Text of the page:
Close your eyes for a minute and imagine a strategy.
Are you imagining a simple, specific document you refer to for helpful guidance that summarizes your company’s north star?
Or are you imagining absolutely nothing?
Don’t blame yourself. In Michael Porter’s books, or anywhere else, I haven’t been able to find many examples of what a strategy should look like.
Here’s a proposal: open any book on strategy and go to the Index. Lookup “Strategy, an example of”. Find anything?
The “4 Steps to Develop a Strategy” outline the four major components that a good corporate strategy needs:
A strategy could cover these four components in ten to twenty sentences.
Why not a 200-page plan? Because if every one of your employees can’t remember the strategy and don’t know how to use it to prioritize their day, what good is it? A strategy needs to be specific enough to be helpful, but short enough to be memorable. It should be something that everyone can refer to. Companies often either do too little strategic thinking and/or create too much “strategic material”. Either way, they avoid the hard work of these 4 Steps.
Here’s my best guess at Southwest Airlines’ strategy circa the 1970s (it has changed little since)
Southwest Airlines’ Strategy
Every employee can understand this and can apply it to decisions they make day-to-day. Even though it (or a variant of it) should be shared across the company, it should be specific enough to be confidential.
Here’s my guess at Fitbit’s strategy circa 2015:
In the Southwest example, note the four top-level bullets in section four are the “two to five unique and pivotal decisions of our solution”.
The “such as…” examples in the lower-level bullets are the specific activities. Not having meals is not part of a strategy. It is an example, among many, that reinforce a commitment to limited passenger services and being low cost. Not having meals means also that they don’t have to wait for a lot of food to be loaded at the gate. That’s possible because they only fly short distances and it helps make the door-to-door faster as well. Southwest’s four unique and pivotal decisions are coordinated.
What strategy experts often overlook
I’ll also point out that all four decisions follow a natural storyline. Once they established the core concept of short routes to compete with driving, then deciding to be low cost made sense. Flying into smaller airports was a natural decision as well. And so they followed the thread to establish a full list.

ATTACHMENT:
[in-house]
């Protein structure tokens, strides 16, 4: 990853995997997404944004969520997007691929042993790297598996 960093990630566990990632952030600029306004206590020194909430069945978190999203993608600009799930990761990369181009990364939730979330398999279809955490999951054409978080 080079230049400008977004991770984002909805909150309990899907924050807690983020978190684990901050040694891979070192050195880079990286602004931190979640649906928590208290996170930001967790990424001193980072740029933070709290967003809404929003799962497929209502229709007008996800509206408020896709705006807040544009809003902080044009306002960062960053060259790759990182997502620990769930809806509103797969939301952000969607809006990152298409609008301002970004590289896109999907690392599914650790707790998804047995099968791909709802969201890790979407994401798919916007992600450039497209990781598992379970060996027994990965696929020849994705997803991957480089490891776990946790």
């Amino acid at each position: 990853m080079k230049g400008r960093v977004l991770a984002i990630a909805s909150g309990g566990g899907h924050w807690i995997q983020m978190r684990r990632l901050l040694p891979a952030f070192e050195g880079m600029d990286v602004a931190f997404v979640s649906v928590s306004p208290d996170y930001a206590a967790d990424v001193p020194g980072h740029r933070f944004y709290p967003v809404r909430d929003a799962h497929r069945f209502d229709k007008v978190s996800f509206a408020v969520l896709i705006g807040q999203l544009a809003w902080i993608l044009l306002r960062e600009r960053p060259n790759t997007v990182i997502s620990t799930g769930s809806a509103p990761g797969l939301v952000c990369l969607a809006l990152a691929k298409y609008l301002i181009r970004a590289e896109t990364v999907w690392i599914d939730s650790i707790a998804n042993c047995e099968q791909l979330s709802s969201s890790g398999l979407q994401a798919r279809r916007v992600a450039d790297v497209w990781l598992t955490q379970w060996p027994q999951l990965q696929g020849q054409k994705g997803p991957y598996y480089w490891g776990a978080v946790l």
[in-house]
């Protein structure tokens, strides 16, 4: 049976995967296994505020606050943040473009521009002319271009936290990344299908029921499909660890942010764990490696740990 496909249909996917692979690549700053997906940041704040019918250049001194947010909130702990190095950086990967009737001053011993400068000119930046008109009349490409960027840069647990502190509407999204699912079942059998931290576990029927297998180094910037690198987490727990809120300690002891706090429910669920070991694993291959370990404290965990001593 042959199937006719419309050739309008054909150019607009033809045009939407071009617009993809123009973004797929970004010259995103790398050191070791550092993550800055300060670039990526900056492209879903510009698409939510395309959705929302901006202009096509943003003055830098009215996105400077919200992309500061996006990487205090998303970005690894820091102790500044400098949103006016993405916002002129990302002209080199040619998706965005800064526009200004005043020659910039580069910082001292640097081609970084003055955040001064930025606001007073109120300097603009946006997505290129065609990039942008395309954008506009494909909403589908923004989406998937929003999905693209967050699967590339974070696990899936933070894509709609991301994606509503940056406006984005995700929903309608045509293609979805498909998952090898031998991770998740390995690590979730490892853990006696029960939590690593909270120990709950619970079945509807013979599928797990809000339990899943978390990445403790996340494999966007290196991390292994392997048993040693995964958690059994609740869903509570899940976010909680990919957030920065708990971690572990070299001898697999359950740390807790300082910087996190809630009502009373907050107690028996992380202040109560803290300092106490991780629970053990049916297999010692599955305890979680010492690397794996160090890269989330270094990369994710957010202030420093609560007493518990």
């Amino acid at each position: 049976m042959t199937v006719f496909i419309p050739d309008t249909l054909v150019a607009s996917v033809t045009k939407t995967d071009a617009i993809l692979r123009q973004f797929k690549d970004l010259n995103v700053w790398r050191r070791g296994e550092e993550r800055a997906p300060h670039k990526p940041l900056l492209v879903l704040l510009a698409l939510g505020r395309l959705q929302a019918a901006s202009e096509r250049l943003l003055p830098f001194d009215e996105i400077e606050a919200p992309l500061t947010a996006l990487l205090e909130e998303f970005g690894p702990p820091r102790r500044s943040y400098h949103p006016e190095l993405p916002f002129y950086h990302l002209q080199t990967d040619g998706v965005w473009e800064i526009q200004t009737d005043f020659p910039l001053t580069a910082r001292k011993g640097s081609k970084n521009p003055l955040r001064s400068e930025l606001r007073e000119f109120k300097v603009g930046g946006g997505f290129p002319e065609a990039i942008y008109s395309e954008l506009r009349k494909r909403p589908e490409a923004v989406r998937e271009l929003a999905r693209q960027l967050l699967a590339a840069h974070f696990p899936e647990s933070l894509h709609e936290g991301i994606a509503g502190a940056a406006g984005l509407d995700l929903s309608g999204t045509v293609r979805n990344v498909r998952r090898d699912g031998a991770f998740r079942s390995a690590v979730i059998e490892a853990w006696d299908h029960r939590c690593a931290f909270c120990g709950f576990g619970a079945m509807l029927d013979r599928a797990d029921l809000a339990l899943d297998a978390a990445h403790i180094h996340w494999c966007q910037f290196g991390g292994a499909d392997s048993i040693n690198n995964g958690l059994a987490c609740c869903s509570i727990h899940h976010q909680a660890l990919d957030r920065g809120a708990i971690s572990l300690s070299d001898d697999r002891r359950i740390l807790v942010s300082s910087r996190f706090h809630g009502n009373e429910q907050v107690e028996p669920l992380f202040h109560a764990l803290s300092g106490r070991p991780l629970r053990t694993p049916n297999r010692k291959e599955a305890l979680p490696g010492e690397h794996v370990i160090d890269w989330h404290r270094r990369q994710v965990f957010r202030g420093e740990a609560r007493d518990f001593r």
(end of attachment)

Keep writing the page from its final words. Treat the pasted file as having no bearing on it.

The examples in Section four are important. They give the strategy real punch. But you need not have figured them all out on Day One. This is something that experts either miss or overlook explaining. As much as I’m a big fan of both Michael Porter and Kim and Mauborgne’s Blue Ocean Strategy, neither one observes this in their analysis of Southwest.
The Blue Ocean Strategy book, for example, introduces a “strategy canvas”. This is a set of five to ten customer-facing attributes that each competitor is scored on. For Southwest, the list includes lounges, meals, and hub connectivity.
Michael Porter has the “activity map” with eighteen activities in the graph. I have two issues with the activity map:
- Showing these details that way makes them appear as if they have always existed and were prescribed in advance. (In fairness, Porter’s activity maps often have major/hub and minor/spoke activities colored differently. In that case, the major ones are the “two to five unique and pivotal decisions”; the minor/spoke ones match the sub-bullet “such as…” items. Though Porter himself doesn’t explain the development of a strategy as such.)
- I see people confused about what to put in activity maps. In Playing to Win, an otherwise great book on P&G’s strategic evolution, the P&G activity map listed are sources of advantage (e.g. “scale”, “innovation”, “go to-market capabilities”, “customer understanding”)—not decisions made. And the co-author of the strategy and book is a long-time consultant of Porter’s own consulting firm, Monitor!
Why is it important to get the guiding principles and not a full list of all the specific tactics? For one, listing out the ten ways you will compete can’t always be possible on Day One of a startup. You need to learn them over time. For another, not everyone in the company can remember all ten in their heads, thus violating the “keep-it-short” rule.
And finally, a company like Southwest learns over time. It wants all of its employees out there thinking about new ways to reinforce these approaches. Provide a list of ten detailed ideas to your employees and it will always stay ten. Provide four governing thoughts and your employees will give you hundreds of new specific ideas. Toyota made their Toyota Production System a strategy because they made it strategic and evolutionary while none of the other automakers did; others simply tried to copy specific parts of the system they observed.